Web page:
Was it Nietzsche, the German philosopher, who said, "What does not kill me makes me stronger?" or was it Jack Ramsay, the pro basketball expert on ESPN?
Let us count the ways:
Besides his $1.3-million annual salary, the recent sale of the Warriors brought him a huge bonus--$4 million by the estimate of one source--for the share of the club he held under previous ownership.
--He has his best team, assuming he can get it on the court.
Tim Hardaway is back. Latrell Sprewell has become a star. Rony Seikaly has just come over from Miami. Nelson and Chris Webber have had a season to get used to one another, even if there's speculation Webber doesn't dig his coach and wants to know how long he'll be there before signing a new contract.
Nellie never had a young man who demanded to be spoken to in gentle tones at all times, but now he knows how sensitive today's young people can be. If there's another generation as distinct coming
after this one, Nelson isn't sure he is ready for it.
--Nelson is about to become a free agent, himself.
The Warriors have just been purchased by a 44-year-old cable TV magnate named Chris Cohan, known in underground circles as Dan Quayle because of his cherubic good looks.
Cohan just spent $100 million for the remaining 75% of this cash cow--he was previously a 25% owner--but has a problem: Nelson, who rebuilt the franchise from a grease spot on the East Bay, has an out in his contract next summer.
By next summer several teams with young stars and unproven coaches--Charlotte? Orlando?--might be looking for someone more proven. The Warriors were assembled by Nellie to play his peculiar Nellie Ball and might not be the same without him.
Prudent ownership might take him off the market at whatever price, but Cohan may hear other voices who think Nelson is a dinosaur to young players or a spendthrift general manager.
At his introductory news conference, Cohan, asked about securing Nelson, shadow boxed.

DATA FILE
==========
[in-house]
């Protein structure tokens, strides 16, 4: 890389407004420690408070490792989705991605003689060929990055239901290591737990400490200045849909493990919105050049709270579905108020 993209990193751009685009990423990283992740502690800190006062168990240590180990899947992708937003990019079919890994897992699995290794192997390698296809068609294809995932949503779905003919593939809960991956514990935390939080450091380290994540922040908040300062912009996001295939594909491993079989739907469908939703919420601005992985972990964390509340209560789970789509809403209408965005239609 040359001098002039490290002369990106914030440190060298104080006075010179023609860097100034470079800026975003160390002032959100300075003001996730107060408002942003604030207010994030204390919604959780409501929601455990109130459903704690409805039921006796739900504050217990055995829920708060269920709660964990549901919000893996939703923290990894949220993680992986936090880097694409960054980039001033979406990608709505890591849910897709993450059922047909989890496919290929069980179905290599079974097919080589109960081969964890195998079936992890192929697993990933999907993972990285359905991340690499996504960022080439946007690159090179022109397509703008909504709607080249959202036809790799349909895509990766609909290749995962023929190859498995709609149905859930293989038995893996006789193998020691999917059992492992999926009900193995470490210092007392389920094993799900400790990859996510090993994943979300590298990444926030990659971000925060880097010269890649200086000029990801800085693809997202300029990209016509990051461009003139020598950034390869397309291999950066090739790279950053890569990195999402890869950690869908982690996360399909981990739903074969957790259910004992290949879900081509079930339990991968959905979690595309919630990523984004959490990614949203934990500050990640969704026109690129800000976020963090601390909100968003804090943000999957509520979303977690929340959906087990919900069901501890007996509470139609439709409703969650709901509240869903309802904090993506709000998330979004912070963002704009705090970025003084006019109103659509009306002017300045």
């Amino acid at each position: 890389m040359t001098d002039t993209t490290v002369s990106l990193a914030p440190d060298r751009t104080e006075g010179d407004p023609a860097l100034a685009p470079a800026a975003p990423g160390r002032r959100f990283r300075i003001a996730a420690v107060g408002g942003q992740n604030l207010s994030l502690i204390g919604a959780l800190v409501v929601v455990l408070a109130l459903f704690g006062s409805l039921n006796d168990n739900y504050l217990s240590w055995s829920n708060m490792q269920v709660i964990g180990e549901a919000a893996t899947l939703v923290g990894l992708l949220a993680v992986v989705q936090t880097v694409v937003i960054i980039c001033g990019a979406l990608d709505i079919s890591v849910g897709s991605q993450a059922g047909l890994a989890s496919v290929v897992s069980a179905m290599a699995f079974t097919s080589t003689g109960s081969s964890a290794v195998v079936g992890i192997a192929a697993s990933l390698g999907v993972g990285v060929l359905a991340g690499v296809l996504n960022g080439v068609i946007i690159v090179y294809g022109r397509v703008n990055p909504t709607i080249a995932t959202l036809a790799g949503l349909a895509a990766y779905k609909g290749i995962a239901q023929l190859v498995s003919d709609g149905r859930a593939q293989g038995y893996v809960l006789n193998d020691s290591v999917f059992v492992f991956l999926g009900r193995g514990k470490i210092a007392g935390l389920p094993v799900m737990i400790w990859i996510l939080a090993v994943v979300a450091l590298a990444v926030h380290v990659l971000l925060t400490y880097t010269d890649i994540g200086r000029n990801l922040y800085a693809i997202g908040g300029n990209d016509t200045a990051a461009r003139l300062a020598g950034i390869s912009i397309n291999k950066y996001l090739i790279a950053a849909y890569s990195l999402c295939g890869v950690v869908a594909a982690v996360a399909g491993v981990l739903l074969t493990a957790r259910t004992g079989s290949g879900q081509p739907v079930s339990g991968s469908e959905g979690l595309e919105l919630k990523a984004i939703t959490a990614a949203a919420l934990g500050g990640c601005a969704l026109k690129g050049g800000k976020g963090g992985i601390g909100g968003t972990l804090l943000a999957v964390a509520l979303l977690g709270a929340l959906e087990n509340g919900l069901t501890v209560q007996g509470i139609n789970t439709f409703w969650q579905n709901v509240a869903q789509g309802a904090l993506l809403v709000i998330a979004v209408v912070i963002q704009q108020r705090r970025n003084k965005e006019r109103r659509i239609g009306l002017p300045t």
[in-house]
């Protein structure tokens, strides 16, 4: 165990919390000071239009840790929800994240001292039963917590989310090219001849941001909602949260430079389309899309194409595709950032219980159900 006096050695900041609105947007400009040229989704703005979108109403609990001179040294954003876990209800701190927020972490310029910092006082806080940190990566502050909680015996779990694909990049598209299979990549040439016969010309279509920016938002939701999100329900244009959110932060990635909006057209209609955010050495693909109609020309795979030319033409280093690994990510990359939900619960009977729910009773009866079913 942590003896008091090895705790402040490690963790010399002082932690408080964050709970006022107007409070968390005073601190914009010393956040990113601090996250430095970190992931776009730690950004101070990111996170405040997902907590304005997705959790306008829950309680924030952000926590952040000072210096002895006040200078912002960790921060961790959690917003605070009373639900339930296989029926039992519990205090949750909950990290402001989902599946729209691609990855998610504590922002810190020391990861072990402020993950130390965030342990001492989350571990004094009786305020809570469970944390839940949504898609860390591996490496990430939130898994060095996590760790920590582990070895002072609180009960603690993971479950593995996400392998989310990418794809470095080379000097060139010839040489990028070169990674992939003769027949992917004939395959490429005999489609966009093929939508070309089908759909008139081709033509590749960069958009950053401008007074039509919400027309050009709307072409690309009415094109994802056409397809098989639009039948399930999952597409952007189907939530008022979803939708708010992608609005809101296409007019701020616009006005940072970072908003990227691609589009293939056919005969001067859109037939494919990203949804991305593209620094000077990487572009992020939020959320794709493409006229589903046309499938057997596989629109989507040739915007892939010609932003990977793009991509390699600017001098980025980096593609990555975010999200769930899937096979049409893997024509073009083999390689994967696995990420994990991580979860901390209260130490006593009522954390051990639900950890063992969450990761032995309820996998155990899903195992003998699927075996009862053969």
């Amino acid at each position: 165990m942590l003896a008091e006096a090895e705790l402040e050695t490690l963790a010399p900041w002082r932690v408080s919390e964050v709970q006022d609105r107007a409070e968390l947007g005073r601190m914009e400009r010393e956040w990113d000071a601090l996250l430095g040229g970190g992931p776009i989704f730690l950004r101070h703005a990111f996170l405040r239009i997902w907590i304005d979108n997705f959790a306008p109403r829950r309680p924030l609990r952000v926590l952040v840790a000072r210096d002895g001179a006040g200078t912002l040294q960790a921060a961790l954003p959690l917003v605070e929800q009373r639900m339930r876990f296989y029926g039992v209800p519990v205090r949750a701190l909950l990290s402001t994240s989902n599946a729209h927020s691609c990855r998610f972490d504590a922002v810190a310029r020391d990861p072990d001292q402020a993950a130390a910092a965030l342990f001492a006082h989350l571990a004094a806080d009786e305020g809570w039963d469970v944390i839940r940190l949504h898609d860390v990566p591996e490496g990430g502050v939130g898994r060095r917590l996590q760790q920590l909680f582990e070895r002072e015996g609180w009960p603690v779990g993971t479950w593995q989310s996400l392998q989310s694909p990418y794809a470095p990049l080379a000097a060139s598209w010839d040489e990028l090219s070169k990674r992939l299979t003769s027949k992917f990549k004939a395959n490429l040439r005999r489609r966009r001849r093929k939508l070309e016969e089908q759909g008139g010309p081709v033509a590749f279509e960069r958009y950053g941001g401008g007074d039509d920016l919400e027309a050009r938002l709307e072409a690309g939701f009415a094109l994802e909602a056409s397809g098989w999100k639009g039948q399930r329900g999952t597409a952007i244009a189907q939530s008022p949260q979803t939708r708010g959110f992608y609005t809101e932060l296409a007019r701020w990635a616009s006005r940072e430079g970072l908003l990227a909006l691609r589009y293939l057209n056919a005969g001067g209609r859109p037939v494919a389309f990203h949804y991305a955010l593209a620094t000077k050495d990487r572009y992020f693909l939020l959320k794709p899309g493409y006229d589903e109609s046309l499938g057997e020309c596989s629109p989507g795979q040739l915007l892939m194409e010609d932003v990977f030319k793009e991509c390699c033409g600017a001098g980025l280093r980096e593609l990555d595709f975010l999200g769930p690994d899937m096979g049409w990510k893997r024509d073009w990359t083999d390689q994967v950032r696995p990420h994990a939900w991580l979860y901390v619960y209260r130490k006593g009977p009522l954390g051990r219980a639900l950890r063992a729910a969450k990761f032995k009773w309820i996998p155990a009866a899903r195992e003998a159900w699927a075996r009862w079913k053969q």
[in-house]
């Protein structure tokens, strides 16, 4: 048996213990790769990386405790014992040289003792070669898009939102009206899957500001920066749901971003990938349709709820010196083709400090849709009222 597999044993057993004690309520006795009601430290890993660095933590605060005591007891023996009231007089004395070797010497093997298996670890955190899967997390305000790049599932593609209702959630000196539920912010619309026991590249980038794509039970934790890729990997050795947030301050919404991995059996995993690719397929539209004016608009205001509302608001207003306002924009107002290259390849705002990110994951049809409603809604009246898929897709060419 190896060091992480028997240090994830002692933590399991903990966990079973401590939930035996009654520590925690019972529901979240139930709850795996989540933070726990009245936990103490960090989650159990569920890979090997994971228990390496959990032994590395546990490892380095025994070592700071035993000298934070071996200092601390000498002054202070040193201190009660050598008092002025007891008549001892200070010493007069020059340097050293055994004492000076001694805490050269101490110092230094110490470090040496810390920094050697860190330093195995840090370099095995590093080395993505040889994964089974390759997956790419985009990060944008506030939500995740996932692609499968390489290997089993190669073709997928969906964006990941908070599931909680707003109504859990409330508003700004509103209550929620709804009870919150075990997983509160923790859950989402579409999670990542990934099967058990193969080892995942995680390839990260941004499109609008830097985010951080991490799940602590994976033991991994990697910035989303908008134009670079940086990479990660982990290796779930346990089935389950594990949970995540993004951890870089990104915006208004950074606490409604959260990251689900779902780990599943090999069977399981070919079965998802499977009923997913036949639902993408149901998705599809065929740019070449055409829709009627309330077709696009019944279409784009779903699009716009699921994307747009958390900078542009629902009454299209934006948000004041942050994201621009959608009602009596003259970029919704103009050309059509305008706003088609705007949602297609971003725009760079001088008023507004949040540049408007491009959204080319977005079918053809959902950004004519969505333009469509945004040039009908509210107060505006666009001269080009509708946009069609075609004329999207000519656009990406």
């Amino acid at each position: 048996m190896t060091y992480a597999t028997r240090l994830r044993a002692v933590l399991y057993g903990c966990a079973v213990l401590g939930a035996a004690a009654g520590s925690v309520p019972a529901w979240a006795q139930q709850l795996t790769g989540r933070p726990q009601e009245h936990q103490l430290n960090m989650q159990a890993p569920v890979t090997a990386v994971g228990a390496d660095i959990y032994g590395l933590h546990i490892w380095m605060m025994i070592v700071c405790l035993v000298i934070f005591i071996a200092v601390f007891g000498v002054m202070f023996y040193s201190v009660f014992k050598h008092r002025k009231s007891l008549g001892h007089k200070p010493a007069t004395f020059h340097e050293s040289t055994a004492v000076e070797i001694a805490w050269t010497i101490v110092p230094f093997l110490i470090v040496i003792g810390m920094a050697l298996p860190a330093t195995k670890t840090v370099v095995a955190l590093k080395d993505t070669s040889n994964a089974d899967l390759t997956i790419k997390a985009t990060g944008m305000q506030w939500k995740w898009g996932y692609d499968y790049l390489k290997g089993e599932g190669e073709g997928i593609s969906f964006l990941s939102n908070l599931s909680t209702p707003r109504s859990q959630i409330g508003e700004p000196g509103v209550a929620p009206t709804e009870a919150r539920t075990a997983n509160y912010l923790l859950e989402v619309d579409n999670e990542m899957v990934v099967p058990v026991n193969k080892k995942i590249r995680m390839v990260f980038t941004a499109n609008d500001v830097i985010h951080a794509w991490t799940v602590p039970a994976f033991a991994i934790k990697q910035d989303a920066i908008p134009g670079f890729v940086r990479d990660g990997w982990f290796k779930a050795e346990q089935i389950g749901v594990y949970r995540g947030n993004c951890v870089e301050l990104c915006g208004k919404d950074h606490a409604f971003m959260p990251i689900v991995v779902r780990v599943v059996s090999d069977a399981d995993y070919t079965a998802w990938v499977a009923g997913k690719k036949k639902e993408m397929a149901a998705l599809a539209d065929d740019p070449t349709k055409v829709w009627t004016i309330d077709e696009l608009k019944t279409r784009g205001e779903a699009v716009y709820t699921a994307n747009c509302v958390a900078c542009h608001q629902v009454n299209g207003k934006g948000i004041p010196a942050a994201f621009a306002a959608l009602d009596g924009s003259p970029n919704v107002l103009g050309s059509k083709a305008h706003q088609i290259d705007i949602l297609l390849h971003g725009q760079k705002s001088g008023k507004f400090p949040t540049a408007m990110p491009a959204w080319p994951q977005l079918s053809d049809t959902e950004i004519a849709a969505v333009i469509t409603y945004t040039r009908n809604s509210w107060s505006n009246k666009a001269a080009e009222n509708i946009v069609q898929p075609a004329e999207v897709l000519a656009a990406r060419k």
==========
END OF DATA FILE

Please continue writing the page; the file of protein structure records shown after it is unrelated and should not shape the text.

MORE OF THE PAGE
"Don and I are going to talk about that . . . right, Don?" he said.
Nelson, interested enough to have left practice in the hands of his assistants, was standing in the back of a room loaded with reporters, wearing his trademark jeans and T-shirt. Grinning, he turned his palms up and said, "All right with me."
And that's the last anyone heard of a new contract for what might have been Nelson's last exhibition season in California.
MACHIA-NELLIE AND OTHER INCARNATIONS
Who is like unto thee, oh Nellie?
Next to him, 90% in the profession are hacks who never had an idea of their own. Nelson is all originality and vision, unafraid to do it his way, or to change the way he does it, or to ask someone for help, or to listen to a suggestion whether he asked for it or not.
He is the NBA's only three-time coach of the year, despite never having been to the finals. A veritable cradle of coaches and administrators have come from his staff: Laker Coach Del Harris, Milwaukee Buck Coach Mike Dunleavy, Seattle SuperSonic Coach George Karl, University of Utah Coach Rick Majerus, Sacramento King Coach Garry St. Jean, former Portland and Clipper coach Mike Shuler, San Antonio Spur General Manager Gregg Popovich.
Secretive as his mentor, Red Auerbach, Nelson is similarly suspected of being up to something all the time--and generally is. Ideas seemingly too numerous to count spin in the Nelson noodle.
Like the great safari to Africa a few summers ago.
Hakeem Olajuwon was from Africa, wasn't he? And Dikembe Mutombo and Manute Bol and Yinka Dare, none of them recruited, all of them just showing up on some college's doorstep? Anyone who took the time to think about it might sense an entire continent of NBA centers waiting for a coach to steam up the river.
So Nelson enlisted Majerus, an old Bucks' assistant, and off they went.
"Do you know anything about African basketball?" Majerus says. "We didn't either. So we went over there to look. And we also each thought if there was another Olajuwon, if he was too old, he could go with Nellie. If he was young, I could get him."
The most important thing they learned about African basketball was that there wasn't much of it. Nelson and Majerus came home without an Olajuwon of any age.
This is an age-old problem for creative thinkers: A lot of your best ideas somehow just don't turn out. Nelson is still trying to prove the one about winning an NBA title with small players. He has fielded some wonderfully exciting teams, but has yet to take one into June.
Nelson once had the entire state of Wisconsin eating out of his hand. That was in the '80s, when his Bucks ran with the elite teams and he drove a tractor around the state, raising money for Nellie's Farm Fund.
But this is another place and another time. When he joined the Warriors, they had had two winning seasons--42-40 and 45-37--in nine years and were playing to an average of 10,584. He built them into a budding power that hasn't played to an empty seat in the Oakland Coliseum in five seasons but raised expectations that he has yet to deliver upon. The last two seasons were sabotaged by injury and became struggles for survival.